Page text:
While officially I joined the Escalette Collection of Art as a Collections Management and Research Intern on June 8th, 2023, I would argue my journey with the collection actually began 12 years ago, during one particularly scalding Southern California summer.

While other children cooled off theaters and shopping malls, I found my sanctuary in the LA museum scene. Seven-year-old Abigail found this space as magical as Disneyland, each exhibit an entrance to a different world. That summer has long inspired me to work within the museum industry, exploring new ways to entice learners of all ages as museums once enticed me.

I have to give thanks to that seven-year-old Abigail— it was her passion that led me to the Escalette Collection this summer. After just three months with the team, I have learned more about art museums and their practices than I ever could have imagined. 

To best explain what I mean, stow away with me as I spend a week adventuring through the art world and learn what it means to be a part of the Escalette Collection team. 


Like any day we receive new art, I began this morning by conducting research for a blog post detailing the piece’s creation, significance, and interpretations. My main goal is to accurately balance portraying the artist’s intentions with presenting information through engaging means.

Thursday, I delved into the work of Phung Huynh, whose portraits on pink donut boxes pay homage to the Cambodian immigrants who own 80% of all donut shops in California, a significant cultural space for refugees. Huynh’s work perfectly encapsulates my favorite part of working at the Escalette: you learn how art acts as a visual history, a capsule that keeps important testimonies preserved for future generations.

Phung Huynh, Michelle Sou Donut Box, serigraph on pink donut box, 2021. This work is on display on the 2nd Floor of Roosevelt Hall.


Being an Escalette Collection Intern never leaves you sitting down at your desk for long. Friday, we headed to Bowers Museum in Santa Ana for a professional development trip, where I attended a lecture on curating exhibits for a small to mid-sized museum. I appreciated gaining insight from the Bowers team, who revealed how pivotal it is for a museum to be a well-oiled machine.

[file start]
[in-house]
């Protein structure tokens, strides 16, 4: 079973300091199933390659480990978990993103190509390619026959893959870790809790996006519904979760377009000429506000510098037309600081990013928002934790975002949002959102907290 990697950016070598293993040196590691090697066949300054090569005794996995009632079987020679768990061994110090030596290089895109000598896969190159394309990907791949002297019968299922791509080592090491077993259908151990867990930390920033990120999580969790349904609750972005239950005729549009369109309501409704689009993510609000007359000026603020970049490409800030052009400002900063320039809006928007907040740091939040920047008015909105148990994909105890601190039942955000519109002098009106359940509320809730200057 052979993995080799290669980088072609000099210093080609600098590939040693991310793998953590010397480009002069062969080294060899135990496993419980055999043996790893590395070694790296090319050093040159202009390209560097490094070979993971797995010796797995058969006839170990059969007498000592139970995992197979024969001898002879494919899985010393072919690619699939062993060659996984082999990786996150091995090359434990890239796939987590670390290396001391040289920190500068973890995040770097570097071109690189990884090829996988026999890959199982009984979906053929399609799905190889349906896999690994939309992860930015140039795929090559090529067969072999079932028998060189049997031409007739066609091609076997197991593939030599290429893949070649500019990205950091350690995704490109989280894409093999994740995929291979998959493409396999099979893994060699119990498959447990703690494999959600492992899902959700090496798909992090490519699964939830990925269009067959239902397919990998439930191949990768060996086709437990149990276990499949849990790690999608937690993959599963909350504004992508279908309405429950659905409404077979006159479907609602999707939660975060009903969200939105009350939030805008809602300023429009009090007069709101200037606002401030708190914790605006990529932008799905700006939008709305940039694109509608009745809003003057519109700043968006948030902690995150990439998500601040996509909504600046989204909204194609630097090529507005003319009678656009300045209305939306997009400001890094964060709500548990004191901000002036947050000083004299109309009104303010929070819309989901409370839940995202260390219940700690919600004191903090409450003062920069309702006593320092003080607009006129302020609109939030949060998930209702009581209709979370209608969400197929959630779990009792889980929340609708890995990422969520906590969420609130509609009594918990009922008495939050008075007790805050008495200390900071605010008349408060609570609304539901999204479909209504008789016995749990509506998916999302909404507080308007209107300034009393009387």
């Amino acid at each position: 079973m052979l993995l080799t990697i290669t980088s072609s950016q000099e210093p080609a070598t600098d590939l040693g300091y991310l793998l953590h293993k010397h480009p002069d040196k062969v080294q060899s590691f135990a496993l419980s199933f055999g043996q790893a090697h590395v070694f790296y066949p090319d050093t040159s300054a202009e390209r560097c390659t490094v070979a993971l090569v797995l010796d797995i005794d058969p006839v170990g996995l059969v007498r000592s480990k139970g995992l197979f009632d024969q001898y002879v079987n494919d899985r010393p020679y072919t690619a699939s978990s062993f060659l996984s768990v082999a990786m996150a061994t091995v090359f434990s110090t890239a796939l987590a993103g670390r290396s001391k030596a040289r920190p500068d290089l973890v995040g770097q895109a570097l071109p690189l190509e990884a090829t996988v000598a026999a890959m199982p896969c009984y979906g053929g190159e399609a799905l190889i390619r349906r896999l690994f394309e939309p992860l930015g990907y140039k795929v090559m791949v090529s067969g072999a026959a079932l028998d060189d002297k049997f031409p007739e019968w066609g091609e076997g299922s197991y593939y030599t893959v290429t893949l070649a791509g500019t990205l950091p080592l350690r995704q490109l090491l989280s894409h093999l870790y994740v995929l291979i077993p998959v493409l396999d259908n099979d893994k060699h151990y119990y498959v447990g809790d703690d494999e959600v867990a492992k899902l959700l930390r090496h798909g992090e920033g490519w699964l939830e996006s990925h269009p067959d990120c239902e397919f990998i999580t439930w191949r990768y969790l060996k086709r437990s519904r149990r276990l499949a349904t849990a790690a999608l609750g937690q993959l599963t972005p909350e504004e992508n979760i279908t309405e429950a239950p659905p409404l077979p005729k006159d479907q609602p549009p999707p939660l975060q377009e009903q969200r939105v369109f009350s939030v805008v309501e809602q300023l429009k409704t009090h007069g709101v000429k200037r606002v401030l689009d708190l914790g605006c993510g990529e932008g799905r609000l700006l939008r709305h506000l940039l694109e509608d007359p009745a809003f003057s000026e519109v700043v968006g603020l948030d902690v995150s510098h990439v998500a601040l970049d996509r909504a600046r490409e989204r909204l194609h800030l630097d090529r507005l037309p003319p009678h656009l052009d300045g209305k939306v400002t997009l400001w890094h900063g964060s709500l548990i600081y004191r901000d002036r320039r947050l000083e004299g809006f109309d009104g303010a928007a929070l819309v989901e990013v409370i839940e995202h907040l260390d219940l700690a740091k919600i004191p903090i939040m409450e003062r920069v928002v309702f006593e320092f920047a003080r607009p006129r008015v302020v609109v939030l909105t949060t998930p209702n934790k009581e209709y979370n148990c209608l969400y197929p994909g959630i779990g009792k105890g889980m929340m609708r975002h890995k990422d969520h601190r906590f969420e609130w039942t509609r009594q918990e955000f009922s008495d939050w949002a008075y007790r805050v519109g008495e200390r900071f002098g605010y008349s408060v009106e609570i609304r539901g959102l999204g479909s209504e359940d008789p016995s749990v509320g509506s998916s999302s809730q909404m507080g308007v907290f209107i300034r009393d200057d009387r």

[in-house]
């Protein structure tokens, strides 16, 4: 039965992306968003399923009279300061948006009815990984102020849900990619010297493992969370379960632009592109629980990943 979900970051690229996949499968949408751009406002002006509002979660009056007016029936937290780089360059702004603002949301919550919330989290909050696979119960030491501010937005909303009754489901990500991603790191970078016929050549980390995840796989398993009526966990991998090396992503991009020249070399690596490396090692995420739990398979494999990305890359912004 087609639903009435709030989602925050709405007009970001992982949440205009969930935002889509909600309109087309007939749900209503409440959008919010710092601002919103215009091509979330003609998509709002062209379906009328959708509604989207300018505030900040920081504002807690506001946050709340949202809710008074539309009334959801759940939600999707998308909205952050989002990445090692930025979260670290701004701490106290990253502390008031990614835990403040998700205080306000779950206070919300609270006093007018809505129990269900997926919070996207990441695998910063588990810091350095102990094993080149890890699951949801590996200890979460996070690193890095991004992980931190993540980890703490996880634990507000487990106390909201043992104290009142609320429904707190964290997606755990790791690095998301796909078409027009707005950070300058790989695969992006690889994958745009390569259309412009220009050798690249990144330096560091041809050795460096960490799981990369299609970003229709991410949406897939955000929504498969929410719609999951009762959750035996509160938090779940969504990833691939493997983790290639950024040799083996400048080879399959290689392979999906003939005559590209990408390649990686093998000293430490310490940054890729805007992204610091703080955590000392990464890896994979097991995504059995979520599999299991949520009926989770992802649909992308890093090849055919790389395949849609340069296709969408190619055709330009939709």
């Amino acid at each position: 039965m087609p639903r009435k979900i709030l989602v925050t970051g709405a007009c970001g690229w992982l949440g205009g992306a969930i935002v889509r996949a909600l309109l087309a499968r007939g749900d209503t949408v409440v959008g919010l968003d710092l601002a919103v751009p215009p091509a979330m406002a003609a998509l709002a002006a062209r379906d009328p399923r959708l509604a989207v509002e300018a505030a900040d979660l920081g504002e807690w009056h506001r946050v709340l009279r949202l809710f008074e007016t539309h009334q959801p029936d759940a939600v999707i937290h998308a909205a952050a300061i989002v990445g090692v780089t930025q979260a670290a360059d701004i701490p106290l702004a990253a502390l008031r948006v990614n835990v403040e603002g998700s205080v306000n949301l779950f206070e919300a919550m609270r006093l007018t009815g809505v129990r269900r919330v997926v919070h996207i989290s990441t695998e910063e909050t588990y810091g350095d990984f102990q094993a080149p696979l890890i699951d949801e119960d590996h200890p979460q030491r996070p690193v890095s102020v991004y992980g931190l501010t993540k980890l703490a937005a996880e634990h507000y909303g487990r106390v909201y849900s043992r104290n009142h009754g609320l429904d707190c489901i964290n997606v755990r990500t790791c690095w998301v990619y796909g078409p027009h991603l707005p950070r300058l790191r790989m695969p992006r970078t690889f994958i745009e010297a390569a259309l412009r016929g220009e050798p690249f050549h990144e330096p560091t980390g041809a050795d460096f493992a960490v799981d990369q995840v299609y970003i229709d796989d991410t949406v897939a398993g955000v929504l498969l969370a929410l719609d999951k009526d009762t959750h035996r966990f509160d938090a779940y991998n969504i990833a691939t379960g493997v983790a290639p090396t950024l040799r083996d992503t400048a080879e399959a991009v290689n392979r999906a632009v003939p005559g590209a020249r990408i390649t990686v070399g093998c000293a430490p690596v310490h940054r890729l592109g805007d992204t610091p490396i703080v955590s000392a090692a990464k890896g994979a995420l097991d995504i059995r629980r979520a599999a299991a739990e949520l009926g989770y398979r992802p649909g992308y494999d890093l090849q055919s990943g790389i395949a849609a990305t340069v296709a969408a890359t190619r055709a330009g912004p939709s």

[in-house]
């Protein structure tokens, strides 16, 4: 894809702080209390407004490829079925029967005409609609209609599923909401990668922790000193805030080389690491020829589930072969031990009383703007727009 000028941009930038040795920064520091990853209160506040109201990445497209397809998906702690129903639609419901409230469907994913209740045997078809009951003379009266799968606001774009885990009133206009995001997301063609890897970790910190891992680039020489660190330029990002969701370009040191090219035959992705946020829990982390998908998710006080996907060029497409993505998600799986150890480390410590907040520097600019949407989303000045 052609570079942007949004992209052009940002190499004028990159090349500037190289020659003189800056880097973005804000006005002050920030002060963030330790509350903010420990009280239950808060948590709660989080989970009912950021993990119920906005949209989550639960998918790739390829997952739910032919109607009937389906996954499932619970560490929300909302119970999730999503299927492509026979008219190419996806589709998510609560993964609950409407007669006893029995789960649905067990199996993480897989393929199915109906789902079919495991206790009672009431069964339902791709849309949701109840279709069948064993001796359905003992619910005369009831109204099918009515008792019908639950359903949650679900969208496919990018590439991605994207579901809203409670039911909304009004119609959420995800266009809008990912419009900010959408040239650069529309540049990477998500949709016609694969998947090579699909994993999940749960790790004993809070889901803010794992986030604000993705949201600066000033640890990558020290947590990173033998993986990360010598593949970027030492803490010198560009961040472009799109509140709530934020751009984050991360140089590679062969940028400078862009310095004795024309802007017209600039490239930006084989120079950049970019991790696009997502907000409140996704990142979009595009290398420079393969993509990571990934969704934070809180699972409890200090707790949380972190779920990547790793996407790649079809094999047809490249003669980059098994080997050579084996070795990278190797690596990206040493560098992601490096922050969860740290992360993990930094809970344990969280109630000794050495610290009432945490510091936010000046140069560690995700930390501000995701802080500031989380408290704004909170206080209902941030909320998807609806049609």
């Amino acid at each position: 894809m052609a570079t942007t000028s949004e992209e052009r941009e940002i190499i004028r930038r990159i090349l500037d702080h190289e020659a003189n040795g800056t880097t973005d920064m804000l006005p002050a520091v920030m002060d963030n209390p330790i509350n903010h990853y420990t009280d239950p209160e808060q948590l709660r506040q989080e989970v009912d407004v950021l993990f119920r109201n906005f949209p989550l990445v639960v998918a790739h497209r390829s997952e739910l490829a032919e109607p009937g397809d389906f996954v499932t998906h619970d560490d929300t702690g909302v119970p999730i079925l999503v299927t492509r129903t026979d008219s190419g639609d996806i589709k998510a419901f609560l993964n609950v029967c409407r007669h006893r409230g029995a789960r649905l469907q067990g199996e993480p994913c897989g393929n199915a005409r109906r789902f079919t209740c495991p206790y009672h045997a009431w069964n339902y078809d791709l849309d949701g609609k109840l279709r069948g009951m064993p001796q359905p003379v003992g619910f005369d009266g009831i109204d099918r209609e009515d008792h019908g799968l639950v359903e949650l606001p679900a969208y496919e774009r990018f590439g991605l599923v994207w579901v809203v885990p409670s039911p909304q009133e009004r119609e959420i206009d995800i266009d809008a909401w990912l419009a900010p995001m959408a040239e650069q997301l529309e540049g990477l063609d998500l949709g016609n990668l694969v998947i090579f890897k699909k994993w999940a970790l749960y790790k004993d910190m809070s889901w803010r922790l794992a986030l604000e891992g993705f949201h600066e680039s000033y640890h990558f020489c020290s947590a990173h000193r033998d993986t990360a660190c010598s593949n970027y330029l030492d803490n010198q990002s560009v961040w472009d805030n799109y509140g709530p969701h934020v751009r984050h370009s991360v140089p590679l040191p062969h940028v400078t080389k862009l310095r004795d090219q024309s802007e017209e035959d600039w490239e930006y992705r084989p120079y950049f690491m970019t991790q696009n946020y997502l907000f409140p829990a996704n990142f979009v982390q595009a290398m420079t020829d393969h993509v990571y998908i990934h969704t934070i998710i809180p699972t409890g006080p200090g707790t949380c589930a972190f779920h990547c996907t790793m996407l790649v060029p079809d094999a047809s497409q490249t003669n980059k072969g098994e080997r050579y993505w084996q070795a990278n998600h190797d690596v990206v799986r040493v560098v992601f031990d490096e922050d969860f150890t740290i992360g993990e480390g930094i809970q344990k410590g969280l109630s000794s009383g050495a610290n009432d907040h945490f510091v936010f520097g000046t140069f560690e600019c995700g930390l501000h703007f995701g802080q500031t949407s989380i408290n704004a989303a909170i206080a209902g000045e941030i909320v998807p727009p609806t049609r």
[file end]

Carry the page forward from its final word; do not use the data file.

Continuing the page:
After the lecture, we received a tour of Ubuhle Women: Beadwork and the Art of Independence, which featured stunning beaded panels created by South African women to financially support themselves and their families. It was one of those exhibitions that leaves you thinking about what you saw for days on end — I spent the entire weekend showing anyone I could photos of the incredibly intricate beadwork.


The next week the team was back on the road, this time heading to Riverside for an exhibit on Miné Okubo at the Center for Social Justice in Civil Liberties. While Okubo gained prominence by illustrating the internment of Japanese Americans during World War II, the exhibit aimed to showcase a greater selection of Okubo’s work than what is typically displayed. My favorite part of the exhibit was her use of bold color and flat figures to portray traditional subjects, such as fruit or nude models.


Last but certainly not least, the most pivotal part of my internship began Thursday, when I, alongside my co-intern Diya, began to curate a case in Moulton Hall from start to finish. Too long and exciting a process to fit in this timeline, a full article on our exhibit will be coming soon.

As my internship comes to a close, I find it hard to detail how exciting the Escalette Collection made my summer. The hands-on experience in curation, research, and collection management allowed me to brighten student spaces with beautiful art, as well as highlight amazing artists and their testimonies. It would be difficult saying goodbye to the job but luckily I don’t have to: I will be joining the team as an employee this school year! I am eager to see where this adventure will take me and encourage students to join the journey by applying for the summer internships next year.